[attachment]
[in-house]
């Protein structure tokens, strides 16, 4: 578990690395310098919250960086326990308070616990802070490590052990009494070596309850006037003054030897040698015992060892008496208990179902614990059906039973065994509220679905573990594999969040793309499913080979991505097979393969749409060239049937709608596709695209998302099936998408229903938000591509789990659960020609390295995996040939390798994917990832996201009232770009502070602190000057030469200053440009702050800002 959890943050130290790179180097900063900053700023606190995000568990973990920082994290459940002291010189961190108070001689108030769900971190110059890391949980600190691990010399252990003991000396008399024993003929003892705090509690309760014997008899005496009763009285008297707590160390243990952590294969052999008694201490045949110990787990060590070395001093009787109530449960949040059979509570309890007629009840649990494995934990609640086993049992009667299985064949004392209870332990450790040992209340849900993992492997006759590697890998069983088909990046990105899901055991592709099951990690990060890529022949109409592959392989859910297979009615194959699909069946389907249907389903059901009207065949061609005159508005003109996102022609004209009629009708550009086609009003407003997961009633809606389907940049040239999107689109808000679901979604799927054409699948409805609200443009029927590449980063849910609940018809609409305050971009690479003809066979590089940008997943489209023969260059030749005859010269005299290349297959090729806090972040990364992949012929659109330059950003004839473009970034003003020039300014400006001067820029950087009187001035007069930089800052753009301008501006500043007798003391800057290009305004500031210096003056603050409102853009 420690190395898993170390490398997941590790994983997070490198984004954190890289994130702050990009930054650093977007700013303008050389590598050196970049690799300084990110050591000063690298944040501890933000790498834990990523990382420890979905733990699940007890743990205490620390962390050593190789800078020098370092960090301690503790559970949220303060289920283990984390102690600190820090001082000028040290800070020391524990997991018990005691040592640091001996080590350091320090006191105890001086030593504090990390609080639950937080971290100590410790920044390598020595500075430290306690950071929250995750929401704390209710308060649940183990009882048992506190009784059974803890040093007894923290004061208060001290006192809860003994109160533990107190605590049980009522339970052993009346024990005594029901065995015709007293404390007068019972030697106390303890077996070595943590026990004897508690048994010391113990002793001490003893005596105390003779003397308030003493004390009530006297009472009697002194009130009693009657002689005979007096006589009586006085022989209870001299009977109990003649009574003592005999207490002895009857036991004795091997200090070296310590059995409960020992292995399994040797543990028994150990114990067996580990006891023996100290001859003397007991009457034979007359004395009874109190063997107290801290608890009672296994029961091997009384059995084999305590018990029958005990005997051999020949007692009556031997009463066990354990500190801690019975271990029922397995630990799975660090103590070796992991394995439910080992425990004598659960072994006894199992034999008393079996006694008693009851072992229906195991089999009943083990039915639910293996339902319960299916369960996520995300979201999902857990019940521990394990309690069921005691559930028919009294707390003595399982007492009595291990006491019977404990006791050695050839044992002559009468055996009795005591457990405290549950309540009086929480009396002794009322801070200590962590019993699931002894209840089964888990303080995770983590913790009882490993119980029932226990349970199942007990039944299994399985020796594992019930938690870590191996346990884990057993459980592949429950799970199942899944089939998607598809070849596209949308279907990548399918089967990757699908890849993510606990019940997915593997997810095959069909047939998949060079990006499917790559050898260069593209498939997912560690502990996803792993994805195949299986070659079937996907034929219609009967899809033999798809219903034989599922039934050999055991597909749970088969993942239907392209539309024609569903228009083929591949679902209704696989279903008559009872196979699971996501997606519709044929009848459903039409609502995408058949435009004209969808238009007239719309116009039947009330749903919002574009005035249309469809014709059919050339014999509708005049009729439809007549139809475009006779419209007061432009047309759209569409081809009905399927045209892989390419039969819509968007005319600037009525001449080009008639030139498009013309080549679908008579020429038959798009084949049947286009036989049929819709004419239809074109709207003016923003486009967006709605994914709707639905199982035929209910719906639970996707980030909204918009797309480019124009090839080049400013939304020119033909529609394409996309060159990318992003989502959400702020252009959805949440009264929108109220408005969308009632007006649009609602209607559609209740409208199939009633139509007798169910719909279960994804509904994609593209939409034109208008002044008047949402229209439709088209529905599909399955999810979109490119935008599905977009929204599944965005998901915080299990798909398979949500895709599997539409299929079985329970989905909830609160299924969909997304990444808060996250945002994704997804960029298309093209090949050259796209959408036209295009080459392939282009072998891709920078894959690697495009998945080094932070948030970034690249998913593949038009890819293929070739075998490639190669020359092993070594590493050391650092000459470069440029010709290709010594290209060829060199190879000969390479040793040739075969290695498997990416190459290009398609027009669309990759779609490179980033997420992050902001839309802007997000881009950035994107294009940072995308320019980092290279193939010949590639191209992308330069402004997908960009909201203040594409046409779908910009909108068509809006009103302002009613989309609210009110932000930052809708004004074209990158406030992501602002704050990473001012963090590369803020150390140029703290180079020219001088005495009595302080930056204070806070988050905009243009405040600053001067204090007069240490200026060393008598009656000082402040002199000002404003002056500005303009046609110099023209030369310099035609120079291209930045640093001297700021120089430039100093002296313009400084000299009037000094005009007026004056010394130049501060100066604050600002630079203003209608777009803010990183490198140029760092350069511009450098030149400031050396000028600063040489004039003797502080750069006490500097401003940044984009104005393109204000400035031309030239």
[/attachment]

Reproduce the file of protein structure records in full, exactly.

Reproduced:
[in-house]
């Protein structure tokens, strides 16, 4: 578990690395310098919250960086326990308070616990802070490590052990009494070596309850006037003054030897040698015992060892008496208990179902614990059906039973065994509220679905573990594999969040793309499913080979991505097979393969749409060239049937709608596709695209998302099936998408229903938000591509789990659960020609390295995996040939390798994917990832996201009232770009502070602190000057030469200053440009702050800002 959890943050130290790179180097900063900053700023606190995000568990973990920082994290459940002291010189961190108070001689108030769900971190110059890391949980600190691990010399252990003991000396008399024993003929003892705090509690309760014997008899005496009763009285008297707590160390243990952590294969052999008694201490045949110990787990060590070395001093009787109530449960949040059979509570309890007629009840649990494995934990609640086993049992009667299985064949004392209870332990450790040992209340849900993992492997006759590697890998069983088909990046990105899901055991592709099951990690990060890529022949109409592959392989859910297979009615194959699909069946389907249907389903059901009207065949061609005159508005003109996102022609004209009629009708550009086609009003407003997961009633809606389907940049040239999107689109808000679901979604799927054409699948409805609200443009029927590449980063849910609940018809609409305050971009690479003809066979590089940008997943489209023969260059030749005859010269005299290349297959090729806090972040990364992949012929659109330059950003004839473009970034003003020039300014400006001067820029950087009187001035007069930089800052753009301008501006500043007798003391800057290009305004500031210096003056603050409102853009 420690190395898993170390490398997941590790994983997070490198984004954190890289994130702050990009930054650093977007700013303008050389590598050196970049690799300084990110050591000063690298944040501890933000790498834990990523990382420890979905733990699940007890743990205490620390962390050593190789800078020098370092960090301690503790559970949220303060289920283990984390102690600190820090001082000028040290800070020391524990997991018990005691040592640091001996080590350091320090006191105890001086030593504090990390609080639950937080971290100590410790920044390598020595500075430290306690950071929250995750929401704390209710308060649940183990009882048992506190009784059974803890040093007894923290004061208060001290006192809860003994109160533990107190605590049980009522339970052993009346024990005594029901065995015709007293404390007068019972030697106390303890077996070595943590026990004897508690048994010391113990002793001490003893005596105390003779003397308030003493004390009530006297009472009697002194009130009693009657002689005979007096006589009586006085022989209870001299009977109990003649009574003592005999207490002895009857036991004795091997200090070296310590059995409960020992292995399994040797543990028994150990114990067996580990006891023996100290001859003397007991009457034979007359004395009874109190063997107290801290608890009672296994029961091997009384059995084999305590018990029958005990005997051999020949007692009556031997009463066990354990500190801690019975271990029922397995630990799975660090103590070796992991394995439910080992425990004598659960072994006894199992034999008393079996006694008693009851072992229906195991089999009943083990039915639910293996339902319960299916369960996520995300979201999902857990019940521990394990309690069921005691559930028919009294707390003595399982007492009595291990006491019977404990006791050695050839044992002559009468055996009795005591457990405290549950309540009086929480009396002794009322801070200590962590019993699931002894209840089964888990303080995770983590913790009882490993119980029932226990349970199942007990039944299994399985020796594992019930938690870590191996346990884990057993459980592949429950799970199942899944089939998607598809070849596209949308279907990548399918089967990757699908890849993510606990019940997915593997997810095959069909047939998949060079990006499917790559050898260069593209498939997912560690502990996803792993994805195949299986070659079937996907034929219609009967899809033999798809219903034989599922039934050999055991597909749970088969993942239907392209539309024609569903228009083929591949679902209704696989279903008559009872196979699971996501997606519709044929009848459903039409609502995408058949435009004209969808238009007239719309116009039947009330749903919002574009005035249309469809014709059919050339014999509708005049009729439809007549139809475009006779419209007061432009047309759209569409081809009905399927045209892989390419039969819509968007005319600037009525001449080009008639030139498009013309080549679908008579020429038959798009084949049947286009036989049929819709004419239809074109709207003016923003486009967006709605994914709707639905199982035929209910719906639970996707980030909204918009797309480019124009090839080049400013939304020119033909529609394409996309060159990318992003989502959400702020252009959805949440009264929108109220408005969308009632007006649009609602209607559609209740409208199939009633139509007798169910719909279960994804509904994609593209939409034109208008002044008047949402229209439709088209529905599909399955999810979109490119935008599905977009929204599944965005998901915080299990798909398979949500895709599997539409299929079985329970989905909830609160299924969909997304990444808060996250945002994704997804960029298309093209090949050259796209959408036209295009080459392939282009072998891709920078894959690697495009998945080094932070948030970034690249998913593949038009890819293929070739075998490639190669020359092993070594590493050391650092000459470069440029010709290709010594290209060829060199190879000969390479040793040739075969290695498997990416190459290009398609027009669309990759779609490179980033997420992050902001839309802007997000881009950035994107294009940072995308320019980092290279193939010949590639191209992308330069402004997908960009909201203040594409046409779908910009909108068509809006009103302002009613989309609210009110932000930052809708004004074209990158406030992501602002704050990473001012963090590369803020150390140029703290180079020219001088005495009595302080930056204070806070988050905009243009405040600053001067204090007069240490200026060393008598009656000082402040002199000002404003002056500005303009046609110099023209030369310099035609120079291209930045640093001297700021120089430039100093002296313009400084000299009037000094005009007026004056010394130049501060100066604050600002630079203003209608777009803010990183490198140029760092350069511009450098030149400031050396000028600063040489004039003797502080750069006490500097401003940044984009104005393109204000400035031309030239």